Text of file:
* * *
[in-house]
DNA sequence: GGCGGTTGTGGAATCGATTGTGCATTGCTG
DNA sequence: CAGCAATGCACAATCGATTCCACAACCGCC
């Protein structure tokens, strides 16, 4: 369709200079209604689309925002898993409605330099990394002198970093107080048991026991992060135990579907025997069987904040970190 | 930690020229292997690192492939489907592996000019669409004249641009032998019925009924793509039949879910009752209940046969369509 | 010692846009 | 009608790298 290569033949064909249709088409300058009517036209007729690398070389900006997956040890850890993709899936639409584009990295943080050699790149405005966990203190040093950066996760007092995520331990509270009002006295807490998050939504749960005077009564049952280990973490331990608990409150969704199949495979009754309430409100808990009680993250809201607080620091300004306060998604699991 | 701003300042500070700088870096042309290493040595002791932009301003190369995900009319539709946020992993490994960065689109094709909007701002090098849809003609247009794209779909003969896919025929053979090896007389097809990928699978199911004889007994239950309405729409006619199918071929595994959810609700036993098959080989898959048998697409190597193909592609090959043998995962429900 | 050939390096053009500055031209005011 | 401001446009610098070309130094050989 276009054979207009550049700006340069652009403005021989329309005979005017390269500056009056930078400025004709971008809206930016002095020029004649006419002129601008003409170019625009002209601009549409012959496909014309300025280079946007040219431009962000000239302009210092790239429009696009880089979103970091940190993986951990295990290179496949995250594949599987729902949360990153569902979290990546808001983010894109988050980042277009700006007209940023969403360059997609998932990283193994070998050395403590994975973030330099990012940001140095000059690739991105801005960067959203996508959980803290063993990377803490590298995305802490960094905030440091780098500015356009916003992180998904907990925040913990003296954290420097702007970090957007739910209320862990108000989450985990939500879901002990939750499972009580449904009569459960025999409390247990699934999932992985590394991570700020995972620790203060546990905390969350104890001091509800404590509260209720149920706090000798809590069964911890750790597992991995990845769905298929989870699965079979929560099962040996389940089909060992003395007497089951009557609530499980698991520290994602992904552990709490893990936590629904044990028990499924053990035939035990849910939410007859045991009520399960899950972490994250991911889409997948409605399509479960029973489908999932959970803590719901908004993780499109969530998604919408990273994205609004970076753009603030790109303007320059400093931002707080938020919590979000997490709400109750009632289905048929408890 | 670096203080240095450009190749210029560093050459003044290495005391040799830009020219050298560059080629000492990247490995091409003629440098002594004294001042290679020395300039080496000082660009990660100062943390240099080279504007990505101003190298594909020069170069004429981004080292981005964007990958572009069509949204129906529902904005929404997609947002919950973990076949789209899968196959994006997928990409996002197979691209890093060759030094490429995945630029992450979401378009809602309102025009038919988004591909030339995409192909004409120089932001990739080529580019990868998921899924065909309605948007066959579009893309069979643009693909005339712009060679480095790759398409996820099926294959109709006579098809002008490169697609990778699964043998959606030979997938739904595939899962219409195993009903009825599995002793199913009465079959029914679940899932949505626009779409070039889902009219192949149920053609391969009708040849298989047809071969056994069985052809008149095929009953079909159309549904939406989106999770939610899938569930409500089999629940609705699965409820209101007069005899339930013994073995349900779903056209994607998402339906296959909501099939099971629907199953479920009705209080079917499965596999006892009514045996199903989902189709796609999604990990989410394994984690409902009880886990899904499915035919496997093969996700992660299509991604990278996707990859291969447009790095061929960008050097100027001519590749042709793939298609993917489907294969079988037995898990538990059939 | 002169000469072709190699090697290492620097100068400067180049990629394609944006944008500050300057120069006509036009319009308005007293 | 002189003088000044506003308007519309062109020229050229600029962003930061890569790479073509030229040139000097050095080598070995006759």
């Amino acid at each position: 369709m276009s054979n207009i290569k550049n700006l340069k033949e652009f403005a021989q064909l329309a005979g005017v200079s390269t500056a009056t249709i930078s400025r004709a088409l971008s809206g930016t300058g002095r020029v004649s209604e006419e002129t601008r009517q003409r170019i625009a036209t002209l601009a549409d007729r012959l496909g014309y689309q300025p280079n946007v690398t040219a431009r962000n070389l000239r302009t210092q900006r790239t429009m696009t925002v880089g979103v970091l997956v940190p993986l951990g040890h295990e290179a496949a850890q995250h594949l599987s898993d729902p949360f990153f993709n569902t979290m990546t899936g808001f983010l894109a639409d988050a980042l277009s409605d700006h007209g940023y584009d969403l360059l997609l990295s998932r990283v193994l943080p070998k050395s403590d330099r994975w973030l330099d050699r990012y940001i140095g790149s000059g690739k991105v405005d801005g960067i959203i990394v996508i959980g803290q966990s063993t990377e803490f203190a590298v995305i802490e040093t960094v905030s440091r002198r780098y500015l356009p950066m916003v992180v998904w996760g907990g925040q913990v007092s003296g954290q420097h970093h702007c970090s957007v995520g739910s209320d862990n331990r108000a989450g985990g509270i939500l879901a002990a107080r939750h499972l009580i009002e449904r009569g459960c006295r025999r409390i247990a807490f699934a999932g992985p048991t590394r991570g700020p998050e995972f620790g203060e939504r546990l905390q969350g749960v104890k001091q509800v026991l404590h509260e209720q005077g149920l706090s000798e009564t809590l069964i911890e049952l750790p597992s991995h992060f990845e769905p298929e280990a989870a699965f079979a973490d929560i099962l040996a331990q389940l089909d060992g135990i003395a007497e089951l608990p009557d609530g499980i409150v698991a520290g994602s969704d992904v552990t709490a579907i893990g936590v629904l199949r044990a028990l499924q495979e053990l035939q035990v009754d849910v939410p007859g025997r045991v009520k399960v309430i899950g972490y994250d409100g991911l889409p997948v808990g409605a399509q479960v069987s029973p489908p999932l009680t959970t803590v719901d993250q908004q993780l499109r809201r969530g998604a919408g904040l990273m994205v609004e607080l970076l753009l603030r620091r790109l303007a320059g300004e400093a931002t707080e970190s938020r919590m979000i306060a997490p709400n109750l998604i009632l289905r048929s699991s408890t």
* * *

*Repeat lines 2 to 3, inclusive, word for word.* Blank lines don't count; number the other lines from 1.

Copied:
DNA sequence: GGCGGTTGTGGAATCGATTGTGCATTGCTG
DNA sequence: CAGCAATGCACAATCGATTCCACAACCGCC